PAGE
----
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Why the Real Estate Boom Will Not Bust - And How You Can Profit from It: How to Build Wealth in Today's Expanding Real Estate Market Paperback – February 21, 2006

2.3 out of 5 stars 66 customer reviews

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Editorial Reviews

From Booklist

For most people, their home is their biggest investment. In 2000-2002, when stocks suffered and many businesses went under, the real estate market was a source of stability for the economy. A number of factors, including low interest rates, streamlined mortgage approval, and Internet listings, have helped to fuel the real estate boom in recent years. Although some economists believe that the real estate market may be headed for bubble territory, Lereah disagrees, arguing that continued low interest rates, a healthy boomer population, and the "boomer echo" of next-generation buyers should keep the market healthy for at least the next 10 years. But he says that in order to profit from this sector you should invest now. He offers tips on how to select a real estate agent, the ins and outs of mortgages, tax strategies, home improvements, investment properties, and vacation homes. Senior vice president and chief economist of the National Association of Realtors, he has written numerous articles on the subject. David Siegfried
Copyright © American Library Association. All rights reserved --This text refers to the Hardcover edition.

Review

“An invaluable book . . . Today’s real estate markets are booming and Lereah makes a convincing case for why the real estate expansion will continue into the next decade. This book should prove to be a truly practical guide for any household looking to create wealth in real estate.” —DEWEY DAANE, FORMER GOVERNOR OF THE FEDERAL RESERVE BOARD OF GOVERNORS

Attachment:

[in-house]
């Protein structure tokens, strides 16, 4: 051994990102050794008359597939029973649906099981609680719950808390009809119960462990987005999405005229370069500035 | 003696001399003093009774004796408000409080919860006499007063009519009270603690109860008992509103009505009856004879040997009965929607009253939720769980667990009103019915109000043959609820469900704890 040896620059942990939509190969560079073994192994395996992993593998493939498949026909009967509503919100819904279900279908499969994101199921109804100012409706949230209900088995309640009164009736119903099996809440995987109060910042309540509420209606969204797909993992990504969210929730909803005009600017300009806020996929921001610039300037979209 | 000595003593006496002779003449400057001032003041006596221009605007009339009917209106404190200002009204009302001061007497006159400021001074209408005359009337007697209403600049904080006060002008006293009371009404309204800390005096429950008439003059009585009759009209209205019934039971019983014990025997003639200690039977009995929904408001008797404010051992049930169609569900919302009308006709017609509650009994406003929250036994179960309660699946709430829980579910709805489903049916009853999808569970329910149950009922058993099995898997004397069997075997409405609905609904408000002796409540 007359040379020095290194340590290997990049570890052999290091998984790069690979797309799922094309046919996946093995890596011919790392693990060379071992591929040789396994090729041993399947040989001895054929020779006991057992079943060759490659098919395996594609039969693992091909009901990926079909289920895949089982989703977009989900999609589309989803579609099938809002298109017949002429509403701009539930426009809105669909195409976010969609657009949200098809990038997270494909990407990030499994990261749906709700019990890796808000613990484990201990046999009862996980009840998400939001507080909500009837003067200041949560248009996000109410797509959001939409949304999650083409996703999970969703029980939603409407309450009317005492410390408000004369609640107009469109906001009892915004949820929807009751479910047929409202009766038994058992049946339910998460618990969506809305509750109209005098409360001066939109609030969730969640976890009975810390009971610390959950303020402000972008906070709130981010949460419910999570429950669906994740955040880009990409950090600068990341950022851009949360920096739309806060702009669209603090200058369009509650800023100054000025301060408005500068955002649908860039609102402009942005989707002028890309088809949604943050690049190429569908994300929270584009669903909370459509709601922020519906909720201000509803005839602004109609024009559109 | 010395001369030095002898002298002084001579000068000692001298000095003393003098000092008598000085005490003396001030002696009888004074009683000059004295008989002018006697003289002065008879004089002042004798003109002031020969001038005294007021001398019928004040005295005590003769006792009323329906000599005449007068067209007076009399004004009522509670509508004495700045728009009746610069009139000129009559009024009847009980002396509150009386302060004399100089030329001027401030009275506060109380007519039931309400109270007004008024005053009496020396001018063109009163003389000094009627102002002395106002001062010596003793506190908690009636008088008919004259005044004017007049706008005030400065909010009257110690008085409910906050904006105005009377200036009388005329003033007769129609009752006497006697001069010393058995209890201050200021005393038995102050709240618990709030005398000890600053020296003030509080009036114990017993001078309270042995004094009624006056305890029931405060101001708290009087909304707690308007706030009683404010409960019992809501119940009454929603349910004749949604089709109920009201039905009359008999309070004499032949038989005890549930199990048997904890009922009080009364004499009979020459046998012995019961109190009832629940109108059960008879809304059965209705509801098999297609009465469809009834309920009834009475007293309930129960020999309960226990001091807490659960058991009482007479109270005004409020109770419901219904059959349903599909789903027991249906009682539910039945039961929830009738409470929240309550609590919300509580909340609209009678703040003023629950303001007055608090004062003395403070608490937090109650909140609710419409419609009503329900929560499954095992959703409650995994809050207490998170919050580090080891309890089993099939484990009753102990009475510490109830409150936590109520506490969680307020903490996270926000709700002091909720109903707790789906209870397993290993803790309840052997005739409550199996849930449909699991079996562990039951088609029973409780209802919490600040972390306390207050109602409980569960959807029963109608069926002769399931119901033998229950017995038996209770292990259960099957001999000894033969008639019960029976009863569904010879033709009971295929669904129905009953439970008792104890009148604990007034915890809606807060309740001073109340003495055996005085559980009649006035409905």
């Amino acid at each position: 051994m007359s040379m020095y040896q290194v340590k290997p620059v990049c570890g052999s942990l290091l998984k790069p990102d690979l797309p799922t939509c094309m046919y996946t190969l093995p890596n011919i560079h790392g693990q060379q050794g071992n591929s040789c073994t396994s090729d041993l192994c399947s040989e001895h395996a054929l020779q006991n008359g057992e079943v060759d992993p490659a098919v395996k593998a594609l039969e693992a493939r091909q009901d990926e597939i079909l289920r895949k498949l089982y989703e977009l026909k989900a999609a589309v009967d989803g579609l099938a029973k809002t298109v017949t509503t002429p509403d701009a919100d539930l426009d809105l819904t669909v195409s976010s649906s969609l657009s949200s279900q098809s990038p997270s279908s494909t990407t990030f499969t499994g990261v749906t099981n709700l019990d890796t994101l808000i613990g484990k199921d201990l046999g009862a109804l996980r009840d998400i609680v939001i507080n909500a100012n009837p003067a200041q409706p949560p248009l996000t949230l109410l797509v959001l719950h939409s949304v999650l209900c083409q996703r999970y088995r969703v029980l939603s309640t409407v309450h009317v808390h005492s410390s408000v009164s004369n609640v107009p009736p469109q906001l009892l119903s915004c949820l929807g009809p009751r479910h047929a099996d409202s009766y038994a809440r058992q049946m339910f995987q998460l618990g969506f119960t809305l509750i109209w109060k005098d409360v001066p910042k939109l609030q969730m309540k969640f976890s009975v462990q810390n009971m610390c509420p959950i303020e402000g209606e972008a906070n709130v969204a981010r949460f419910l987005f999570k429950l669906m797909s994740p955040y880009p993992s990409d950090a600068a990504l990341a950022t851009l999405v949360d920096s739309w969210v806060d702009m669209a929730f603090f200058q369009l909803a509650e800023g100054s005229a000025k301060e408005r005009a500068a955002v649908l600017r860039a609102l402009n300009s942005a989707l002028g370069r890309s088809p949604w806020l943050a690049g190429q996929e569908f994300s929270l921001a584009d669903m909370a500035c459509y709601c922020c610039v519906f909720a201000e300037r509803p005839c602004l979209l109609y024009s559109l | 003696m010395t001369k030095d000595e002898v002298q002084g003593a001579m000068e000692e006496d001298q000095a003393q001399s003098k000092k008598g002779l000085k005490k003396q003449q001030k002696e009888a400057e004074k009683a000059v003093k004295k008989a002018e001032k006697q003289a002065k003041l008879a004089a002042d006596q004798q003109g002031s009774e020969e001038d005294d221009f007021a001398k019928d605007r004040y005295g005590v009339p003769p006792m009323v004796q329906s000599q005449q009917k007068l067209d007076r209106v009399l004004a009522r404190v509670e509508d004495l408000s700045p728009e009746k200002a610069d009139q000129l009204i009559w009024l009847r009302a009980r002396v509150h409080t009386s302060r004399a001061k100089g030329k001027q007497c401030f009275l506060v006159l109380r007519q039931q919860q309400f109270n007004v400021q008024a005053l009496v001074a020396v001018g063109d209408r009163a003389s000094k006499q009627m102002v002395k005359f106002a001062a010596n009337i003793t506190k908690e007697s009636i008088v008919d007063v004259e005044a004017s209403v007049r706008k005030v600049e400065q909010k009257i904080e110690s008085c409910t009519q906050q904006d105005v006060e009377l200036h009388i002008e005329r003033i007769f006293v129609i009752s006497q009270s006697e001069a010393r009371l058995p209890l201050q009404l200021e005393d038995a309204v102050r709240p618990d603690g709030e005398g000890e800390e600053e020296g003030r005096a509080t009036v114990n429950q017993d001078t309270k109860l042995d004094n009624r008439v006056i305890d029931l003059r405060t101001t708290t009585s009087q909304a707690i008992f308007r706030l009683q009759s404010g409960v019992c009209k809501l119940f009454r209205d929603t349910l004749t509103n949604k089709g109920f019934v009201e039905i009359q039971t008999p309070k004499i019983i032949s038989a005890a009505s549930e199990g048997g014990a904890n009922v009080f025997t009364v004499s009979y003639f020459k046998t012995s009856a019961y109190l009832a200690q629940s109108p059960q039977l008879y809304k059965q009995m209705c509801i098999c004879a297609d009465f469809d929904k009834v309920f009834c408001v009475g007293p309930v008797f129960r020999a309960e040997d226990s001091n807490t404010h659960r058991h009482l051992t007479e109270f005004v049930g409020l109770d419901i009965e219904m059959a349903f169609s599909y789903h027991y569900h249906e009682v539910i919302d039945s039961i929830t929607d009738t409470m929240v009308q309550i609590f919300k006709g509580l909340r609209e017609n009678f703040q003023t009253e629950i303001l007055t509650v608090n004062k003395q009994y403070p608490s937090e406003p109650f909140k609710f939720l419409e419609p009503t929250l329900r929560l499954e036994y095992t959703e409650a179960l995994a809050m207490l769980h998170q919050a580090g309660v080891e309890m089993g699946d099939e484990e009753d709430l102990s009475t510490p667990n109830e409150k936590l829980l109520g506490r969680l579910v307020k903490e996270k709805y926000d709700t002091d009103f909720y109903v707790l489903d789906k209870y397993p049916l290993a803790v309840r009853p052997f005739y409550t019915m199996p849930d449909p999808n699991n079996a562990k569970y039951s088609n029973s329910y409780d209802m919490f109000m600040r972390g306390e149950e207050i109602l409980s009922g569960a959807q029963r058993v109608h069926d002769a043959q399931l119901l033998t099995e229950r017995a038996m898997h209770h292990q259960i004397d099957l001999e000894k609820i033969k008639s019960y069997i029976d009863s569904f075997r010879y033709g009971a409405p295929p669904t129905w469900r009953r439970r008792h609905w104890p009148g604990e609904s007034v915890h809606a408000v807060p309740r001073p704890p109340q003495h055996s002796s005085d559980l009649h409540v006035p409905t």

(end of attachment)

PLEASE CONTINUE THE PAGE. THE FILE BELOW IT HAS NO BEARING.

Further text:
“An important book, whether you agree with the author (as I do) that housing will remain an excellent investment or are convinced that home prices are poised for a plunge, David Lereah lays out a compelling vision of housing as a continuing positive investment—and how you can profit from real estate if you already own the home you live in, are looking to move from rental housing to an owner-occupied home, or want to use real estate as an investment.” —DAVID BERSON, CHIEF ECONOMIST, FANNIE MAE
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Product Details

  • Paperback: 288 pages
  • Publisher: Crown Business (February 21, 2006)
  • Language: English
  • ISBN-10: 0385514352
  • ISBN-13: 978-0385514354
  • Product Dimensions: 7.9 x 0.6 x 5.6 inches
  • Shipping Weight: 3.2 ounces
  • Average Customer Review: 2.3 out of 5 stars  See all reviews (66 customer reviews)
  • Amazon Best Sellers Rank: #3,071,079 in Books (See Top 100 in Books)

Customer Reviews

Top Customer Reviews

Format: Hardcover
For me, this was more comic relief than any scholarly analysis. The author has a vested interest in the bubble not bursting, and he's selling his soul with this book to prove it.

He spins webs of demographics and interest rates, but he never ever addresses the core issues that determine housing values. What is lost here is that housing in itself creates no value, its value is completely predicated upon peoples ability to pay for it. Ergo, housing prices for the last 100 years have tracked income remarkably closely, that is, except for the last five years. Historically, the ratio of housing price to annual income has been 2.1, with very little variation. In many parts of the country, this ratio is now approaching 10.5! Can you say "major correction?" Further, the amount of leverage used to buy homes during this boom has been increased to absolutely unprecidented levels. Even during the last boom of the late 80s/early 90s, the standard was still 30 yr fixed and 20% down. Not anymore. Last year, less than 15% of borrowers put down 20% or more! Further, the 30 yr fixed has been replaced by the IO, or interest only loan. See now, we have the same borrower capable of bidding 30-40% more for a propery without any better credit or ability to repay. Neat trick, but sadly, Lereah at no point addresses any of these fundamentals.